We are witnessing tumultuous times in world politics. In different points of the globe, cultures and economies are undergoing huge shifts that will be decisive for the near future of their citizens.
At Guesser we like to go hand in hand with international news and try to make our site a reflection of what is happening out there. We’ve seen action around the protests in Hong Kong that have put their Chief Executive Carrie Lam on the spot; the FOMC deciding to lower the central bank’s benchmark rate for the first time in 11 years; and Boris Johnson succeeding Teresa May as Britain’s prime minister.
Volume on prediction markets is usually a faithful reflection of where most people’s eyeballs are at, and now the Canadian General Election is what’s grabbing all the attention. The Great White North is holding a presidential run these weeks that faces the well-known current prime minister Justin Trudeau against a series of candidates among which conservative Andrew Scheer stands out.
At the time of writing, participants in “Will Justin Trudeau Be Re-Elected Prime Minister Of Canada In The 2019 Election?” are giving a 65% chance to the Liberal Party’s leader of being victorious on October 21st. This means that if your prediction is that Trudeau will be re-elected, you can currently make 1.51x on your wager, and if you think he won’t, you can make over 2.6x. One month left for campaigns and, seeing the development of the latest news and what recent polls say, the current prime minister will not have an easy time to rule a second term.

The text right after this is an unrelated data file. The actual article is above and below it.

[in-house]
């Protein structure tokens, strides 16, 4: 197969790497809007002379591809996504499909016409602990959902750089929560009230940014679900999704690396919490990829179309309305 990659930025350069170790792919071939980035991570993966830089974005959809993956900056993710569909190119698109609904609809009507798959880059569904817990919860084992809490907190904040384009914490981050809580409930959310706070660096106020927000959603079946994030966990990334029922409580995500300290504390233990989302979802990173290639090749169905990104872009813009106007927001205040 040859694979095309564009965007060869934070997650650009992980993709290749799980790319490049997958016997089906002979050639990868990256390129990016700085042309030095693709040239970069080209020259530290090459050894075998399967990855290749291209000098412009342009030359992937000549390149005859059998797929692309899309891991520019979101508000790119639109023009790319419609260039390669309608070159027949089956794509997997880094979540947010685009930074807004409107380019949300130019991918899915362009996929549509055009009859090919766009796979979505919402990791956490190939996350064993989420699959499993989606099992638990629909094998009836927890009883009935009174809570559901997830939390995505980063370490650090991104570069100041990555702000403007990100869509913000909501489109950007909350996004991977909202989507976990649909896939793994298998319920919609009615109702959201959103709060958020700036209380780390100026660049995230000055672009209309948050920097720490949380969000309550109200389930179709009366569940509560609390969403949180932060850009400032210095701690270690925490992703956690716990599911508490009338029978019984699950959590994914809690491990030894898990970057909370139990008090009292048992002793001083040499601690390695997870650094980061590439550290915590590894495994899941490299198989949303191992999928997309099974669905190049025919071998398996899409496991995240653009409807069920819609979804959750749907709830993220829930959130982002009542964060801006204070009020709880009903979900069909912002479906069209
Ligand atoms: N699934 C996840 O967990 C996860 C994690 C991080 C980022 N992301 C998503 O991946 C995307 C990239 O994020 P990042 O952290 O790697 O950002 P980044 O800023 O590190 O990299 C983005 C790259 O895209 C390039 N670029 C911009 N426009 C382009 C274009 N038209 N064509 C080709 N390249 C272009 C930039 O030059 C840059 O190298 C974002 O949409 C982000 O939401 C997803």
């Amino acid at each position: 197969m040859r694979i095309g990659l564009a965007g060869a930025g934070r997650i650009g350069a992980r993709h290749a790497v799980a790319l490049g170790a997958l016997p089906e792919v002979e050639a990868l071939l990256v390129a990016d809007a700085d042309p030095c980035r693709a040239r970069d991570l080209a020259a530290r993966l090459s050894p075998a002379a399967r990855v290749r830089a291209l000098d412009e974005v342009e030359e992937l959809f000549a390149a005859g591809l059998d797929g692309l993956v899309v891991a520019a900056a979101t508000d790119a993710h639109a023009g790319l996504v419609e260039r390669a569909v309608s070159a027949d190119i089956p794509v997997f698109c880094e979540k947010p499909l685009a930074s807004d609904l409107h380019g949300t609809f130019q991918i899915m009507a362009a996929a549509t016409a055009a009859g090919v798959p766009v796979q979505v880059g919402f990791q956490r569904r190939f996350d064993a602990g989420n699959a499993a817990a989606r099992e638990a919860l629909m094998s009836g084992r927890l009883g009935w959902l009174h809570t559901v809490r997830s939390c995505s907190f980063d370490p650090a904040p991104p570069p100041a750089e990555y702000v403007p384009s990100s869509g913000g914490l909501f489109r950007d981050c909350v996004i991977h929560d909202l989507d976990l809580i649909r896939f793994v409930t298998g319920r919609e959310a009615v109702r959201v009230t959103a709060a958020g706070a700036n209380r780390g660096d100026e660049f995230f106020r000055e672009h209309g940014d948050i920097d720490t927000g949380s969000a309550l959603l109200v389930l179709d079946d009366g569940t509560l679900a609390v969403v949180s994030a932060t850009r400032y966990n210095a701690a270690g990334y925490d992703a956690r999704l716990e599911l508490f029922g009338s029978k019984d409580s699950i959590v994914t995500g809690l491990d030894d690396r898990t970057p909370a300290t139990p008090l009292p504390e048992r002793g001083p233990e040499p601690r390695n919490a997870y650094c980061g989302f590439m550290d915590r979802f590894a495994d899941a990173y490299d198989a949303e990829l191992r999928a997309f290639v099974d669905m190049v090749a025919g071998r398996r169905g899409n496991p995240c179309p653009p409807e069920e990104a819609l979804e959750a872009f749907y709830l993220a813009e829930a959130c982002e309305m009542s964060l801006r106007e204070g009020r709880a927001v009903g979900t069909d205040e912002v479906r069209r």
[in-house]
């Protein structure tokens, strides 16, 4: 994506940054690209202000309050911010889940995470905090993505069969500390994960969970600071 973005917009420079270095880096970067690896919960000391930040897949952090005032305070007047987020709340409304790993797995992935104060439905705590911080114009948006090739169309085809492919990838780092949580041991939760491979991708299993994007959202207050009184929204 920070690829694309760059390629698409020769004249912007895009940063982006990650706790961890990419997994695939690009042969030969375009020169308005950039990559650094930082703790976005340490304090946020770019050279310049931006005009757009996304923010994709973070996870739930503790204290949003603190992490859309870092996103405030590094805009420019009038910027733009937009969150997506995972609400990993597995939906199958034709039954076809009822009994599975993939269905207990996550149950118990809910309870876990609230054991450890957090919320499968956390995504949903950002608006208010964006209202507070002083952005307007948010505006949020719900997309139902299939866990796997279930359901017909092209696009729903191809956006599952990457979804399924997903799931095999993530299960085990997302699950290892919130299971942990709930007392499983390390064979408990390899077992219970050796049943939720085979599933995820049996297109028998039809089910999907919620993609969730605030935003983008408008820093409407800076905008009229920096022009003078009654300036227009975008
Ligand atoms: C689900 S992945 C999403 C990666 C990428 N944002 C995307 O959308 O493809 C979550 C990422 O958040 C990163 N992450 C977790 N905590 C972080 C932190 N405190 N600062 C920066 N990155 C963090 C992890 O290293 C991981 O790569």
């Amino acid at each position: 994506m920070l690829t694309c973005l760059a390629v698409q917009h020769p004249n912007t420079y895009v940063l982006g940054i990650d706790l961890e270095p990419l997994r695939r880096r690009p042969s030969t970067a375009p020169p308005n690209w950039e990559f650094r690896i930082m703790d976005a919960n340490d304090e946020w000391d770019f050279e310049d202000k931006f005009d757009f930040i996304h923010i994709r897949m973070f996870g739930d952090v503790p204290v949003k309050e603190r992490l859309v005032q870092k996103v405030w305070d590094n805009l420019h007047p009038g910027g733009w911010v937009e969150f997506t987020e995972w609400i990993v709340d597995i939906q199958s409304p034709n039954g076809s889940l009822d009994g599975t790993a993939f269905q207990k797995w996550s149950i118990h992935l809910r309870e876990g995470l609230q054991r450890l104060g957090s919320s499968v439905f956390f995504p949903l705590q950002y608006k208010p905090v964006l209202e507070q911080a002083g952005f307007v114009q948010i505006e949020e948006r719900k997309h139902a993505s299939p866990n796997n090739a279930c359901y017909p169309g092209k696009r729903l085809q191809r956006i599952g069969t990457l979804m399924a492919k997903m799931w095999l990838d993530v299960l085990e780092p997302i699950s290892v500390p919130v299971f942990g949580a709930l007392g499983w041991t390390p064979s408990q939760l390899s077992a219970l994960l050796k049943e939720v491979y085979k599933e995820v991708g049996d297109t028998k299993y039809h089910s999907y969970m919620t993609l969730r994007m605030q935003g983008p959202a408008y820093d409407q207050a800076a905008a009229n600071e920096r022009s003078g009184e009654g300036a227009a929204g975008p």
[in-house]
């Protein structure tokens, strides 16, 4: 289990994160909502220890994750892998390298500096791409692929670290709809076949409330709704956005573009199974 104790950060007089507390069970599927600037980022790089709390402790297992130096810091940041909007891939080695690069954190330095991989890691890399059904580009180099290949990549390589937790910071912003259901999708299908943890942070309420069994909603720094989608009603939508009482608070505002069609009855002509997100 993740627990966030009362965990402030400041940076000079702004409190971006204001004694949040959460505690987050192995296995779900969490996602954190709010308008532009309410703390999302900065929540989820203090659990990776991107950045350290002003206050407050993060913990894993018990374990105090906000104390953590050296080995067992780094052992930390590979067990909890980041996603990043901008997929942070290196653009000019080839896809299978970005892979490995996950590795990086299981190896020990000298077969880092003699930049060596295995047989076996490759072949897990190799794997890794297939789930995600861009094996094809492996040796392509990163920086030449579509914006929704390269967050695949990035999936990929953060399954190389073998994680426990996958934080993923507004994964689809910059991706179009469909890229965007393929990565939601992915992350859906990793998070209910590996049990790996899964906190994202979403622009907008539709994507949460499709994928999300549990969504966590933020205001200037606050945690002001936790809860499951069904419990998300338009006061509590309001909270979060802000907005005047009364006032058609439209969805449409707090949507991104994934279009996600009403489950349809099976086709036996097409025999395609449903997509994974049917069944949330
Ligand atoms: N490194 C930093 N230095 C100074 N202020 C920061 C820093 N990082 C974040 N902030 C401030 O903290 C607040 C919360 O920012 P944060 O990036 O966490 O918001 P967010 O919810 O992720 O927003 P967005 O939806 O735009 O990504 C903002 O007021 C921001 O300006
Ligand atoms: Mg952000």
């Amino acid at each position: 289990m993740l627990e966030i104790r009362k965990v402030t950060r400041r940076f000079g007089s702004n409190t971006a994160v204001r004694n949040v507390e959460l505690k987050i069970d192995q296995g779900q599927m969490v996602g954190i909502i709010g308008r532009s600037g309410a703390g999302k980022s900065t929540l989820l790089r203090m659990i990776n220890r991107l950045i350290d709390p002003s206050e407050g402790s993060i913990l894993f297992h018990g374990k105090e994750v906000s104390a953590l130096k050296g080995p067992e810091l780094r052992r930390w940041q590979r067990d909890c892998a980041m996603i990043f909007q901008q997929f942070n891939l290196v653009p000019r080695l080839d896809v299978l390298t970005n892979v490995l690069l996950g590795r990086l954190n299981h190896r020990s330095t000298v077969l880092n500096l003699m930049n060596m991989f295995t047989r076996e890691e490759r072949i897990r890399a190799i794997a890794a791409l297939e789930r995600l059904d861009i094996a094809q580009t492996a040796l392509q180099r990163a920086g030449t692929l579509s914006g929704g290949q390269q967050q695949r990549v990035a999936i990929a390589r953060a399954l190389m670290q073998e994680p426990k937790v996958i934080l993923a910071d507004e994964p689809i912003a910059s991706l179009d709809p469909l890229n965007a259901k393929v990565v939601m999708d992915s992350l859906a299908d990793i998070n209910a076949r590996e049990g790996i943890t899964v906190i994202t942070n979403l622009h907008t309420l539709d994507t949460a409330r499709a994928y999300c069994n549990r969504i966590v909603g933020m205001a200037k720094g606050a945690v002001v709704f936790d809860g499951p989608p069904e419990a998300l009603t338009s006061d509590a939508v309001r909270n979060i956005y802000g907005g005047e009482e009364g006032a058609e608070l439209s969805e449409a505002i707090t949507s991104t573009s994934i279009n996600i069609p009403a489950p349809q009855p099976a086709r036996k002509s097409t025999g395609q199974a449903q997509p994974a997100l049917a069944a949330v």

Controversy Is Driving Early Predictions
Doubts about what may happen on General Election fly over Canada these days. Even more lately with the news that shocked supporters of the prime minister last week, when a photo of him wearing “Blackface” at a 2001 “Arabian Nights” themed party at West Point Academy were published by TIME Magazine. Two more instances of the Liberal’s leader wearing makeup to intentionally darken his face emerged as a result of this in the following hours.
Brownface and blackface, which involve white people painting their faces darker for supposed entertainment, has long been condemned as a racist caricature, and Trudeau had never mentioned taking part in it in the past. With this fresh scandal following closely on the heels of the explosive SNC-Lavalin controversy that has dogged the prime minister, there are those who start to think that Trudeau’s days in power could be numbered. The prime minister publicly apologized for these actions this previous week.
Trudeau has faced calls to resign, something that seems quite unlikely and has made the Canadian leader assert that “if everyone who is running for office needs to demonstrate that they’ve been perfect every step of their lives…there’s going to be a shortage of people running for office.” The Prime Minister’s popularity is deflating under the disillusionment that hampers many incumbents, particularly on the idealistic left. If 1–2% of Liberal-leaning voters in swing districts switch to the left-wing New Democrats, the election could tilt toward the Conservatives.